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Vilna Gaon Museum of Jewish History
Vilniaus Gaono Žydų Istorijos Muziejus


Vilna Gaon Elijah ben Solomon Zalman (1720-1797)


Jewish community of GDL (the Great Duchy of Lithuania) of old had its own distinctive character and was different from Jewish communities of other countries. It was deep-rooted in GDL and kept old religious traditions. There were many famous religious schools, yeshivots in Lithuania, many famous rabbis, cantors and experts of Talmud who came from Lithuania. The Lithuanian Jewish community, to compare it with others, was more conservative and more resistant to novelties. Under the influence of prominent local religious authorities and social conditions, the specific world-view of Lithuanian Jews was formed in the cultural space of GDL, which was distinctive for its synthesis of religious imperative and rational thinking, and the specific type of Jewish mentality, because of which the Lithuanian Jews were started to be called the Litvaks. The most famous religious authority, who determined the religious and cultural singularity of the Lithuanian Jews, was a sage of the 18th century – the Vilna Gaon.

The name of Vilna Gaon Elijah ben Solomon Zalman, the greatest sage of the 18th century, the world-famous commentator of Torah and Talmud, made Vilnius famous as Lithuanian Jerusalem. His powerful intellect and erudition caused Vilnius to become a spiritual center of Jews that was, known all over the world. As Jacob S. Reizin wrote in the beginning of the 20th century, “After completing the Talmud, almost no expert of Jewish literature was better than or at least equal to Elijah of Vilnius.”
It is often affirmed that the Vilna Gaon started a new era of researching Mikra (the Scripture), Mishnah and Talmud. The creative heritage of the Vilna Gaon – commentaries on Mikra, Mishnah, Talmud, Tikkunei Ha-Zohar (The Book of Splendor), Tikunim Mi-Zohar Khadash (The New Book of Splendor) - is being studied together with other works of the most famous Jewish sages in the most famous yeshivot of the world.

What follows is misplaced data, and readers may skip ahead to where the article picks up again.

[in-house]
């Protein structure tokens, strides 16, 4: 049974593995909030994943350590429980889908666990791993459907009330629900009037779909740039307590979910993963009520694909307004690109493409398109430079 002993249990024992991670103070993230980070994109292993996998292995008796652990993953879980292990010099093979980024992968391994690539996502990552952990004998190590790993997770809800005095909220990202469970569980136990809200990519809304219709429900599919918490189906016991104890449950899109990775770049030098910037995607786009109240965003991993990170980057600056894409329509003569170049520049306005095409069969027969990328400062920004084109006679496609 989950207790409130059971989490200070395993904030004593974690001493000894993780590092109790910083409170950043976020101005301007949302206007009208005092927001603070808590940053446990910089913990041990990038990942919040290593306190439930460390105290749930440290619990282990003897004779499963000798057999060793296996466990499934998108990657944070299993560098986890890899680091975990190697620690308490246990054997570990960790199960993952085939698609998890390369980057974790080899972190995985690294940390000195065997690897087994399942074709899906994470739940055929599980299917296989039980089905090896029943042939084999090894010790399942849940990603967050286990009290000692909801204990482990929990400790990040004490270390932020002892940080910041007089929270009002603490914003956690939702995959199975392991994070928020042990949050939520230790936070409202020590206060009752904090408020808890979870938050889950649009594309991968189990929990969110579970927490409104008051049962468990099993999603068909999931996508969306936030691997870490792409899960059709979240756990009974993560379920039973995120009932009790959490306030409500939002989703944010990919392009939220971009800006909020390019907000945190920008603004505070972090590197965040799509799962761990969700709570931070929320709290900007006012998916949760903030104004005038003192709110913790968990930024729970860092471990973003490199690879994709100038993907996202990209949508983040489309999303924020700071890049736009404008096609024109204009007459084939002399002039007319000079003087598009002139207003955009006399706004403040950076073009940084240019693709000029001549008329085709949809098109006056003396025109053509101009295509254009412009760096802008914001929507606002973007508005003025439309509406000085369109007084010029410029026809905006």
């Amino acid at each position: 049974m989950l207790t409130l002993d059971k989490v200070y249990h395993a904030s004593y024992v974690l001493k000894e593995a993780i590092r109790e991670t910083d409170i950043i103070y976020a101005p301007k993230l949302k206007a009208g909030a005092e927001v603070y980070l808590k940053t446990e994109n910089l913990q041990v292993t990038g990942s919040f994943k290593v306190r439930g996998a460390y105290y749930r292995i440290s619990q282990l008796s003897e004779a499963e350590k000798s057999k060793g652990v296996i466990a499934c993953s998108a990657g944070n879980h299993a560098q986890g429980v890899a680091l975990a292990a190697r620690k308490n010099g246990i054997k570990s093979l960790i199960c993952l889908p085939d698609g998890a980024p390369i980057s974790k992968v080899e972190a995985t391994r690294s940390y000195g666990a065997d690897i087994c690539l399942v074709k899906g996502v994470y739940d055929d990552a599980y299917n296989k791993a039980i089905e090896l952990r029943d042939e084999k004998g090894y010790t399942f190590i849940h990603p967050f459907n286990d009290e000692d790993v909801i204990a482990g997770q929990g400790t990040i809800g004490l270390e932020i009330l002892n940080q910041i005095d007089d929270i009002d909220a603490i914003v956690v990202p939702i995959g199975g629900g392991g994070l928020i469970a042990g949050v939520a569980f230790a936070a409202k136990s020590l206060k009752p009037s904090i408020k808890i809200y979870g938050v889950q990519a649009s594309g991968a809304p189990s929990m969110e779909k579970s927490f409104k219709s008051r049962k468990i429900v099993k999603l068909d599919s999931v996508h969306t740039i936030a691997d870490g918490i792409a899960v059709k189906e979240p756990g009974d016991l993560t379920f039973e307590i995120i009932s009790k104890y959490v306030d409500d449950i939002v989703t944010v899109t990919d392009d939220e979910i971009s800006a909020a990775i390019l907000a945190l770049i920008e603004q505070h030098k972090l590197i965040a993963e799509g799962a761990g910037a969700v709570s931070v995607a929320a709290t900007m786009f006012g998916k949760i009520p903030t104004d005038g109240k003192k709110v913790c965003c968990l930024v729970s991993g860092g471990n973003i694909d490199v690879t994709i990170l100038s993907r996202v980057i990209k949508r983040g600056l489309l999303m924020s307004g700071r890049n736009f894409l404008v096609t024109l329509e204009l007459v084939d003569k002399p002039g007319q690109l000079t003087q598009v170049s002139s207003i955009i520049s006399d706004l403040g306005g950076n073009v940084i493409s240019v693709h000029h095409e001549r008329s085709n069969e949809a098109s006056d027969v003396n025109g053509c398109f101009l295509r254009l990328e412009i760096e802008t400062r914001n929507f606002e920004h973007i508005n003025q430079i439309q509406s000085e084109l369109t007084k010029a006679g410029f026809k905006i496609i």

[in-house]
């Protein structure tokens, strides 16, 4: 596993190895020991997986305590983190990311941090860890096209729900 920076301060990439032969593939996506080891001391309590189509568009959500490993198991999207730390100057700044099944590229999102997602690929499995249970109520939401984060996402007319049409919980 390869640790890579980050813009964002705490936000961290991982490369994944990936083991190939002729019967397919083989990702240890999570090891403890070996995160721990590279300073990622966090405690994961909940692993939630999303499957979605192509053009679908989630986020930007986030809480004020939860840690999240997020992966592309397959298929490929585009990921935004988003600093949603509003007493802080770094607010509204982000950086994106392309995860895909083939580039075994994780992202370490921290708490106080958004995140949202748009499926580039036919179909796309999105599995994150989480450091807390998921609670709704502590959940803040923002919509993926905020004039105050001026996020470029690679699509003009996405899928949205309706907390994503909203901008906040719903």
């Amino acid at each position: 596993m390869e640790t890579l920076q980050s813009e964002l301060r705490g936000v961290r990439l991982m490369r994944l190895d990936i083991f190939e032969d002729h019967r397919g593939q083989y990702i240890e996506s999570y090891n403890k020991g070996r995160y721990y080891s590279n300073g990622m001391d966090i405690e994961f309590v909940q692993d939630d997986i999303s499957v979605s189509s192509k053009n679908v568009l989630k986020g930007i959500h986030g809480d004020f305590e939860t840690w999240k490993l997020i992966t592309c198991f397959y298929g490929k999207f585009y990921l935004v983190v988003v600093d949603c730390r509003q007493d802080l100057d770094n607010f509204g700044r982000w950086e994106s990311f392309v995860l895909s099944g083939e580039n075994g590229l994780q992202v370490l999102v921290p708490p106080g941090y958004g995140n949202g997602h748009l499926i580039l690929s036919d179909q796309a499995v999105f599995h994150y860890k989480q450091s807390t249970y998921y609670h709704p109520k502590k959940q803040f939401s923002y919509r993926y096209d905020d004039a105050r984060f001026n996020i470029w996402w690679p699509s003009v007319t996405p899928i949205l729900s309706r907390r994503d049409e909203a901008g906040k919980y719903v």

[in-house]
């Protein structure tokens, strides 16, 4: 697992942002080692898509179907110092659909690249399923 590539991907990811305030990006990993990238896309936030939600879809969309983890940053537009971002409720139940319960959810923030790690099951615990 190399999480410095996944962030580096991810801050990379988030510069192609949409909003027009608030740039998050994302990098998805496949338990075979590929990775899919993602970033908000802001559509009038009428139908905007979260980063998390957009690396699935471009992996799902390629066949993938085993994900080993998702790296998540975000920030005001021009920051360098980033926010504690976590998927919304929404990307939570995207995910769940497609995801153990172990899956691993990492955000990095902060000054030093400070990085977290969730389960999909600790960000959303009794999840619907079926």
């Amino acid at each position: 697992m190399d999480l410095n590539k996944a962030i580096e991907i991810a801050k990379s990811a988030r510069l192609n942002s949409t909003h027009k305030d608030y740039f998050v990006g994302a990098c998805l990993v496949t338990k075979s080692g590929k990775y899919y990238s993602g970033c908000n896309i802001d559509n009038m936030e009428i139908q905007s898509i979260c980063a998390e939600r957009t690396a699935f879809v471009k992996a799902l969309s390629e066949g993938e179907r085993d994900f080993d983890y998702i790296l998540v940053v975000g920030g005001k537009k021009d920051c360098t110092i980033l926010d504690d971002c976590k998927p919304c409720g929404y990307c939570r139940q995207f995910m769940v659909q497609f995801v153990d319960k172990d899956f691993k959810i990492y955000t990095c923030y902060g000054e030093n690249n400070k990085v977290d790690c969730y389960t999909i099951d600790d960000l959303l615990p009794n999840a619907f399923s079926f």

In the course of time, Gaon became a legendary, and even a mystified personality. His name was surrounded with the most colorful legends. Stories of his life, told by one person to another, became known in Jewish Diaspora of different countries.
Elijah ben Solomon Zalman was born in 1720. His father Solomon Zalman was a good expert of Talmud, and a descendant of a rabbi of Vilnius Isaac Kremer.
Already in his childhood Elijah was distinguished among other boys of his age for his abilities. At only six years of age, he gave his first homily in the Great Synagogue of Vilnius, where he displayed his extremely good knowledge of rabbinical literature. In contrast to the practice of the time, Elijah did not study at a yeshivot, and started his independent studies of the Scripture and Talmud very early. For some time (starting at the age of seven) Elijah studied under rabbi of Kėdainiai Moses Margalioth.
After half a year, he returned to Vilnius and continued studying independently. In addition to his studies of Torah and Talmud, Elijah investigated the theoretical Kabbalah, and while not yet thirteen, he engaged in the practical Kabbalah, attempting to create a golem. This fact of Gaon’s life is mentioned in the writings of one of his most famous pupils, Chaim of Volozhin, who established the famous Volozhin yeshivot after Gaon’s death. Some researchers suppose that the studies of Kabbalah strengthened Elijahu’s bent for seclusion, which was already seen in his childhood. At the age of twenty, Elijah abandoned his wife and children, and left to wander around cities and towns of Poland and Germany . There are plenty of legends about this period of his life, telling about Gaon’s holiness and his universal knowledge, which surprised even the scientists of Europe. After five years of wandering, in 1745, Gaon returned to Vilnius and remained there up to his death in 1797.
Contemporaries of the Vilna Gaon were not the only ones amazed by his extraordinary erudition and knowledge of many secular sciences. His creative heritage, consisting of more than seventy treatises on various topics - commentaries on the Scripture, the Talmud, mystic texts of Kabbalah, then a grammar of Hebrew, and treatises on a long list of such general sciences as geometry, astronomy, medicine, and so on - still excite great interest both of religious authorities of modern Jews and of scientists.
Worldwide authority of Gaon Elijah ben Solomon is so great, that one could scarcely find a religious and practicing Jew who would not know the “Vilna Gaon”, “Elijah Gaon” or Ha-GRA (an acronym of Ha Gaon Rabbi Elijahu).
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